Did you know sleeping is great? Apparently, getting a full eight hours every night can make you look fabulous and solve all your problems. Okay, it’s not actually that simple, but it’s a nice thought, right?
Sleep is indeed a critical factor in maintaining your health, both in the short and the long runs. Many studies show abnormal sleeping habits significantly increase the risk of cardiovascular disease. How do you go about determining what “normal” or “good” sleep habits are, though?
Not everyone has the same sleep cycle. A person’s genetics and daily routine give everyone a somewhat unique sleep requirement. Adults need 7-9 hours of sleep every night in general, and the bulk of the population fits in that time slot. Several studies suggest that those who do not get enough sleep have an increased risk for cardiovascular disease, while others also suggest too much sleep can do the same.
In a new study out of the University of Tokyo, a team of scientists sought to nail down a way of determining sleep quality. Many studies that examine sleep patterns and the health risks associated with them use time as the metric. This method assumes that everyone needs the same amount of sleep, which just isn’t true. This study examined data from almost 2 million individuals in Japan and attempted to use self-reported “restfulness” as a metric for sleep quality. They would then use this metric to look at the relationship between cardiovascular disease risk and sleep quality.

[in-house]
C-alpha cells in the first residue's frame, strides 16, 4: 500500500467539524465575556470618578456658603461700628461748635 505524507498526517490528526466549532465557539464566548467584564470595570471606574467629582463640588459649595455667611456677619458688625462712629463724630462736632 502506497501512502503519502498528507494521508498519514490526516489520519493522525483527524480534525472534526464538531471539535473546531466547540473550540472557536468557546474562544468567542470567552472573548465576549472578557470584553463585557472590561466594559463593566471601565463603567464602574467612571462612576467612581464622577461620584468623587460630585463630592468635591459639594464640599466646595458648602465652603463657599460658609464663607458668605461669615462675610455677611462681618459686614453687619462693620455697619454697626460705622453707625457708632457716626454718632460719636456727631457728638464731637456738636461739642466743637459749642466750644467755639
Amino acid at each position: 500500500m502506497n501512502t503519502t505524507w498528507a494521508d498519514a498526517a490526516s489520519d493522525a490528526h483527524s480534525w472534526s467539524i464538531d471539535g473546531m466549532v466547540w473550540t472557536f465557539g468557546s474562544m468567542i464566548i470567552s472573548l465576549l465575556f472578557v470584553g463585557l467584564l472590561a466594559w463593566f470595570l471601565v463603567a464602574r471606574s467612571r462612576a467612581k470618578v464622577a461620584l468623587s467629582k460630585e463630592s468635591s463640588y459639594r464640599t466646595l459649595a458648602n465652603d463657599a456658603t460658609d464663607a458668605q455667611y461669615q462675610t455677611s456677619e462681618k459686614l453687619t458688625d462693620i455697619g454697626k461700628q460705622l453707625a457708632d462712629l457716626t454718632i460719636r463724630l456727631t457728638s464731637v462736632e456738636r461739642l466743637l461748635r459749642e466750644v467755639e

Examining the data, the team saw that those experiencing restful sleep were older and didn’t smoke. Obesity correlated with poor sleep, with the cardiovascular risk being higher in the group who claimed not to have a restful sleep. Younger age also trended with a stronger correlation between poor sleep and cardiovascular disease.
This study used the self-reported metric of “restfulness” to determine the correlation between cardiovascular disease risk and sleep quality. Several studies report conflicting findings on sleep and health risk, but they use metrics like time that do not account for everyone’s unique sleep patterns. Using restfulness, the team hopes to remove this bias and improve our understanding of how sleep affects our cardiovascular health.
The study concludes, “this comprehensive analysis of a nationwide epidemiological database suggested that good restfulness from sleep was associated with a lower subsequent incidence of myocardial infarction, angina pectoris, stroke, heart failure, and atrial fibrillation among the general population without prior history of relevant CVD.”